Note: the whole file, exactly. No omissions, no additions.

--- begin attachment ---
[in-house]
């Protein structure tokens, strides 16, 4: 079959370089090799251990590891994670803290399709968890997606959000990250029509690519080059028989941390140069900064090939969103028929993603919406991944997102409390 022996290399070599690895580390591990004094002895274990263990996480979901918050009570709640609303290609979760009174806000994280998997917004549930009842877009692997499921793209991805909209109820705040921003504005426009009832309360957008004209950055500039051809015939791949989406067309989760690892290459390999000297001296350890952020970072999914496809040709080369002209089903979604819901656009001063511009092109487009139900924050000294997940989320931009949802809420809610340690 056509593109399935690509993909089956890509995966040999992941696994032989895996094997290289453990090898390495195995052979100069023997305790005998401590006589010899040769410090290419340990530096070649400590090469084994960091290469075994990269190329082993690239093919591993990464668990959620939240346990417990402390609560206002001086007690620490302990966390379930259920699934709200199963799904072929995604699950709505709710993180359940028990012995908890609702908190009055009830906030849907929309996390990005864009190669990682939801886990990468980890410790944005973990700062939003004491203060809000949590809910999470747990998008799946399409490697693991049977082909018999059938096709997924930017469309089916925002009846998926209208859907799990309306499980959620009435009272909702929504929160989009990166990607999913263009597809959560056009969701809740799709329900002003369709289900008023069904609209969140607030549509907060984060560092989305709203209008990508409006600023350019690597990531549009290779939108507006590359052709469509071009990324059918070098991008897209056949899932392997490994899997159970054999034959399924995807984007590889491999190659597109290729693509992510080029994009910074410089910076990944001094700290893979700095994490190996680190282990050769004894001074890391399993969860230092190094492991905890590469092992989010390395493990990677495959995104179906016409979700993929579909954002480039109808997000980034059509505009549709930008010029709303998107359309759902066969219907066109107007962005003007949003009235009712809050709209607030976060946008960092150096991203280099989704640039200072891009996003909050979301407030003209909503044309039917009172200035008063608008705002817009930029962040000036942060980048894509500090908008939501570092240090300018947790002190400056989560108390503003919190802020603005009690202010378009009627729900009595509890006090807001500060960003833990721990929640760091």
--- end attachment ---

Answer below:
[in-house]
């Protein structure tokens, strides 16, 4: 079959370089090799251990590891994670803290399709968890997606959000990250029509690519080059028989941390140069900064090939969103028929993603919406991944997102409390 022996290399070599690895580390591990004094002895274990263990996480979901918050009570709640609303290609979760009174806000994280998997917004549930009842877009692997499921793209991805909209109820705040921003504005426009009832309360957008004209950055500039051809015939791949989406067309989760690892290459390999000297001296350890952020970072999914496809040709080369002209089903979604819901656009001063511009092109487009139900924050000294997940989320931009949802809420809610340690 056509593109399935690509993909089956890509995966040999992941696994032989895996094997290289453990090898390495195995052979100069023997305790005998401590006589010899040769410090290419340990530096070649400590090469084994960091290469075994990269190329082993690239093919591993990464668990959620939240346990417990402390609560206002001086007690620490302990966390379930259920699934709200199963799904072929995604699950709505709710993180359940028990012995908890609702908190009055009830906030849907929309996390990005864009190669990682939801886990990468980890410790944005973990700062939003004491203060809000949590809910999470747990998008799946399409490697693991049977082909018999059938096709997924930017469309089916925002009846998926209208859907799990309306499980959620009435009272909702929504929160989009990166990607999913263009597809959560056009969701809740799709329900002003369709289900008023069904609209969140607030549509907060984060560092989305709203209008990508409006600023350019690597990531549009290779939108507006590359052709469509071009990324059918070098991008897209056949899932392997490994899997159970054999034959399924995807984007590889491999190659597109290729693509992510080029994009910074410089910076990944001094700290893979700095994490190996680190282990050769004894001074890391399993969860230092190094492991905890590469092992989010390395493990990677495959995104179906016409979700993929579909954002480039109808997000980034059509505009549709930008010029709303998107359309759902066969219907066109107007962005003007949003009235009712809050709209607030976060946008960092150096991203280099989704640039200072891009996003909050979301407030003209909503044309039917009172200035008063608008705002817009930029962040000036942060980048894509500090908008939501570092240090300018947790002190400056989560108390503003919190802020603005009690202010378009009627729900009595509890006090807001500060960003833990721990929640760091």